Attention deficit disorder associated with impairment of the intestinal microbiota

Impairment of the intestinal microbiota could be involved in the development of attention deficit disorder with or without hyperactivity (ADHD), according to a Chinese study which supports the hypothesis of a role played by  intestinal microorganisms in psychiatric diseases.


Attention deficit disorder with or without hyperactivity (ADHD) is a neurodevelopmental disorder which appears in childhood. Its causes are still poorly understood, but the involvement of environmental risk factors such as exposure in utero to antibiotics or delivery by cesarean section are suspected: two events which both impair the early establishment of the intestinal microbiota in children. At this time however, no study has dealt with the possible link between ADHD and the composition of the intestinal microbiota, whose role in some psychiatric diseases (schizophrenia, bipolar disorder, depression) has been demonstrated.

A different intestinal microbiota

Chinese researchers therefore tried to determine whether the intestinal microbiota of patients suffering from ADHD was different from that of individuals who did not suffer from this disorder, and whether the differences were associated with symptoms of the disease. The stools of 83 children (51 with ADHD and 32 control subjects) were collected for comparison of the intestinal microbiotas. Although no differences were observed in terms of microbial diversity, the researchers noted that three bacterial generaincluding Faecalibacterium–were markedly more abundant in the children diagnosed with ADHD than in the control children. Taking their investigations forward and on the basis of information reported by the parents, they concluded that the lower the level of Faecalibacterium in the intestinal microbiota, the more pronounced the disease symptoms were.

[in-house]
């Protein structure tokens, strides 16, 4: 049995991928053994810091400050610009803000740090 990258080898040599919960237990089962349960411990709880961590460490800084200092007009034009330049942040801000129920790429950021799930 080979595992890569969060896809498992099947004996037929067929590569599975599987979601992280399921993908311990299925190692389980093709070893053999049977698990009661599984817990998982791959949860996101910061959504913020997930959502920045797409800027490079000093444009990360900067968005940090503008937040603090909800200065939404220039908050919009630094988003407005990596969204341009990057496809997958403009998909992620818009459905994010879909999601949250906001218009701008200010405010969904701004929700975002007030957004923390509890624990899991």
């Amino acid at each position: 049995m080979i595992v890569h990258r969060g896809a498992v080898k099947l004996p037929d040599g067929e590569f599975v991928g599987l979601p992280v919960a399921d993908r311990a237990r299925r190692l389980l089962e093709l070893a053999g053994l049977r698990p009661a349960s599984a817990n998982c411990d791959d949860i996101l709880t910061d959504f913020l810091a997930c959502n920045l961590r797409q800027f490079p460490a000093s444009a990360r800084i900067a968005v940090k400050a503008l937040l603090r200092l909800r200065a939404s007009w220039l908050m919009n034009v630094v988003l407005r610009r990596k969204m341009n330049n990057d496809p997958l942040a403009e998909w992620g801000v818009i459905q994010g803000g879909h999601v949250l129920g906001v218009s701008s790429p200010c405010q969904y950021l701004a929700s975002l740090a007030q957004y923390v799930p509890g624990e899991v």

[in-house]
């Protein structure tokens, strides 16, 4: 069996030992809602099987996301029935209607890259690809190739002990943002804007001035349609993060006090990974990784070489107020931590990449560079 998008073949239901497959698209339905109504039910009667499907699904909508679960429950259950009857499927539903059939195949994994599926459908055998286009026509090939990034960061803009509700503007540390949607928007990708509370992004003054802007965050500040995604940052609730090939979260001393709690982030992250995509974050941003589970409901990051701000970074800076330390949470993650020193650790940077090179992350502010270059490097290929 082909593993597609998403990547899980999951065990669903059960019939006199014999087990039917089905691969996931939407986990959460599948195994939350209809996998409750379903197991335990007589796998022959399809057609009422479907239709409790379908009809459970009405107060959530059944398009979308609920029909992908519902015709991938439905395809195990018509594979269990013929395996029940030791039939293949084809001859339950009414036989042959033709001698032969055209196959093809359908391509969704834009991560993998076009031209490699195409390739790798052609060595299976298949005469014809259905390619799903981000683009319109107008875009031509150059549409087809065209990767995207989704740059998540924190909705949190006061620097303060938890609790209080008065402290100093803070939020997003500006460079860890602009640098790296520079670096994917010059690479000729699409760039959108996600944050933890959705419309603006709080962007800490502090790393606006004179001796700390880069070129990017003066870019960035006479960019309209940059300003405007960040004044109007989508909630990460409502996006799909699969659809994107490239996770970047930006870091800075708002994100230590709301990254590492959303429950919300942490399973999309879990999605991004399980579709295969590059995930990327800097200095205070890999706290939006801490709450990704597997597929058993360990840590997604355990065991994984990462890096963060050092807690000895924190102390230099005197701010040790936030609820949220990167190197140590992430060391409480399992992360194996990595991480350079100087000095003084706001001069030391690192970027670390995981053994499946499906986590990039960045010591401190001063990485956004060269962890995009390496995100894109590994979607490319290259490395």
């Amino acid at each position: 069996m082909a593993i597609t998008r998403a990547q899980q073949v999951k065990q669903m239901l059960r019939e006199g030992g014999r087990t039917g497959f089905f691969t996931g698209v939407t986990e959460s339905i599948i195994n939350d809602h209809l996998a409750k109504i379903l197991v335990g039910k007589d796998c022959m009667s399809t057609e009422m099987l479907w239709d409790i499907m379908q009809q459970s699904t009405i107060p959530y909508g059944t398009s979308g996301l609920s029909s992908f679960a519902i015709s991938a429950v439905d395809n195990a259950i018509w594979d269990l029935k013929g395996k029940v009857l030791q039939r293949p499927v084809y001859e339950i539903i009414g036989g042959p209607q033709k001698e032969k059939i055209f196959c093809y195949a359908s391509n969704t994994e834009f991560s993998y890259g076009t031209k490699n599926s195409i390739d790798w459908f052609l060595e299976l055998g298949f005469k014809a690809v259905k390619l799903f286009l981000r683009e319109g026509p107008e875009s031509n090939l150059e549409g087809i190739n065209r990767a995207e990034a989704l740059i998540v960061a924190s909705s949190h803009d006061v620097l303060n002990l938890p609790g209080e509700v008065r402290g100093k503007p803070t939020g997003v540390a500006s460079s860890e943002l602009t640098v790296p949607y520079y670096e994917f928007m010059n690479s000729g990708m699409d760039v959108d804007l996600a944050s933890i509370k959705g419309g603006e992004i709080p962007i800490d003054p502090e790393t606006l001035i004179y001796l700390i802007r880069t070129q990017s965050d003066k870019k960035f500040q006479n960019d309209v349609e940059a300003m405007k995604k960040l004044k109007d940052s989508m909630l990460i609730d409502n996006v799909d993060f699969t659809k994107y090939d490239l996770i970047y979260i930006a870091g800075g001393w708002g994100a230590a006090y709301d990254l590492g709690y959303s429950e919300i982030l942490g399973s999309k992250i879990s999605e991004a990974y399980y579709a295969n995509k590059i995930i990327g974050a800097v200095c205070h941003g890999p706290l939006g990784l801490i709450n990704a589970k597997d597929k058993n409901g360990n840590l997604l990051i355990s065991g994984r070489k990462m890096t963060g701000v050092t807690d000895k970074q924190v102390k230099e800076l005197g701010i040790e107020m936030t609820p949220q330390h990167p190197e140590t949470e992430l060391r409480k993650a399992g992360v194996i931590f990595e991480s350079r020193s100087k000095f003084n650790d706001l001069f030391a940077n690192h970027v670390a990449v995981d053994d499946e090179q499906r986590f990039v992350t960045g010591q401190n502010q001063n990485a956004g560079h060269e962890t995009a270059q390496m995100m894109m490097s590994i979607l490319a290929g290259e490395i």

Faecalibacterium, a new marker for ADHD?

These results add to those of other studies establishing a link between a low level of Faecalibacterium and different psychiatric disorders (depression, bipolar disorder) as well as some other studies focusing on the adult population with ADHD, which is thought to display increased levels of certain bacteria. The authors consider that this new study confirms the role of the intestinal microbiota in the development of psychiatric disorders. Faecalibacterium, in particular, could represent a new marker for ADHD if its role in the disease were to be confirmed in the future.



Jiang et al. Gut microbiota profiles in treatment-naïve children with attention deficit hyperactivity disorder. Behavioural Brain Research 347 (2018) 408–413